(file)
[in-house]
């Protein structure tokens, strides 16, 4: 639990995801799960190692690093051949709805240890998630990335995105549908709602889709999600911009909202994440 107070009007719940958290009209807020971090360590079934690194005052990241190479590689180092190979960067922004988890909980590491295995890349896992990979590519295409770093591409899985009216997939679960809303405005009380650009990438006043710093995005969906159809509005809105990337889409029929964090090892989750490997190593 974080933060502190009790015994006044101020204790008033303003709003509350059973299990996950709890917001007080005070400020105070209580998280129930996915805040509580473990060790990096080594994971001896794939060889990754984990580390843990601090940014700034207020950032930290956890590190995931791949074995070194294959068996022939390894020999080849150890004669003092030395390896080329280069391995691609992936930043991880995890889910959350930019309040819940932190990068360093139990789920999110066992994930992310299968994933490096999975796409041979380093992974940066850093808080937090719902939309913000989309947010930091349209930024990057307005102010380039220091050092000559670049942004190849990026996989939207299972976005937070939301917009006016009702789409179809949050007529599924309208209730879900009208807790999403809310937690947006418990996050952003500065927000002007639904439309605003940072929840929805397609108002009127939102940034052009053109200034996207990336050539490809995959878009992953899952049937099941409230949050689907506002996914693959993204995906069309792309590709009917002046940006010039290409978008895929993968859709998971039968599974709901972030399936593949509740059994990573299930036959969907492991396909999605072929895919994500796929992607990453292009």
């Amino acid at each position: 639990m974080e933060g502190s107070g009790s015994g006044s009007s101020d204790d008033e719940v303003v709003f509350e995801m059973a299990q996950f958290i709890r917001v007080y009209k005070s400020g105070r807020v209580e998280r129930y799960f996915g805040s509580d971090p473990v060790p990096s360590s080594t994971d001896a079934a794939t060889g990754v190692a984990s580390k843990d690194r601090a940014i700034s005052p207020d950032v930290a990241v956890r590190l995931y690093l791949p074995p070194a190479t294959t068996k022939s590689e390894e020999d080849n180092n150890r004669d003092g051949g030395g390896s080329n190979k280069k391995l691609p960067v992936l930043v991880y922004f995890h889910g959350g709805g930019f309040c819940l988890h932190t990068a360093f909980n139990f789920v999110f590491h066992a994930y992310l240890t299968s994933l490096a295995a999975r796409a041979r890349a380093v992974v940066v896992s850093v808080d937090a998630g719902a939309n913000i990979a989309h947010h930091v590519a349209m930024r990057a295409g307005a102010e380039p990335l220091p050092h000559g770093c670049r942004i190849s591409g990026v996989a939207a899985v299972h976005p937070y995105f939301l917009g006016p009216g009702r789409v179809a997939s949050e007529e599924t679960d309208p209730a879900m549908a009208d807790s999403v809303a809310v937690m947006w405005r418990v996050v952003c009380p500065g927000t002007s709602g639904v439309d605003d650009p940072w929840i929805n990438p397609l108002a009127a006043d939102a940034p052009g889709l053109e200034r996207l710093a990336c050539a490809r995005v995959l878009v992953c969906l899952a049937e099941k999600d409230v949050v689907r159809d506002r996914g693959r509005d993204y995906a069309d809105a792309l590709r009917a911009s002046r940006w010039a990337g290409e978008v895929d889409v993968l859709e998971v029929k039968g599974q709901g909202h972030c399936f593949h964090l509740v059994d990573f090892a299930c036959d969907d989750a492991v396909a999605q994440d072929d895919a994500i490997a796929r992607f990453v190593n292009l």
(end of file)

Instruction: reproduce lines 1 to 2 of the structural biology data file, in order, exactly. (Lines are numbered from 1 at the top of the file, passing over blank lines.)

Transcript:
[in-house]
């Protein structure tokens, strides 16, 4: 639990995801799960190692690093051949709805240890998630990335995105549908709602889709999600911009909202994440 107070009007719940958290009209807020971090360590079934690194005052990241190479590689180092190979960067922004988890909980590491295995890349896992990979590519295409770093591409899985009216997939679960809303405005009380650009990438006043710093995005969906159809509005809105990337889409029929964090090892989750490997190593 974080933060502190009790015994006044101020204790008033303003709003509350059973299990996950709890917001007080005070400020105070209580998280129930996915805040509580473990060790990096080594994971001896794939060889990754984990580390843990601090940014700034207020950032930290956890590190995931791949074995070194294959068996022939390894020999080849150890004669003092030395390896080329280069391995691609992936930043991880995890889910959350930019309040819940932190990068360093139990789920999110066992994930992310299968994933490096999975796409041979380093992974940066850093808080937090719902939309913000989309947010930091349209930024990057307005102010380039220091050092000559670049942004190849990026996989939207299972976005937070939301917009006016009702789409179809949050007529599924309208209730879900009208807790999403809310937690947006418990996050952003500065927000002007639904439309605003940072929840929805397609108002009127939102940034052009053109200034996207990336050539490809995959878009992953899952049937099941409230949050689907506002996914693959993204995906069309792309590709009917002046940006010039290409978008895929993968859709998971039968599974709901972030399936593949509740059994990573299930036959969907492991396909999605072929895919994500796929992607990453292009």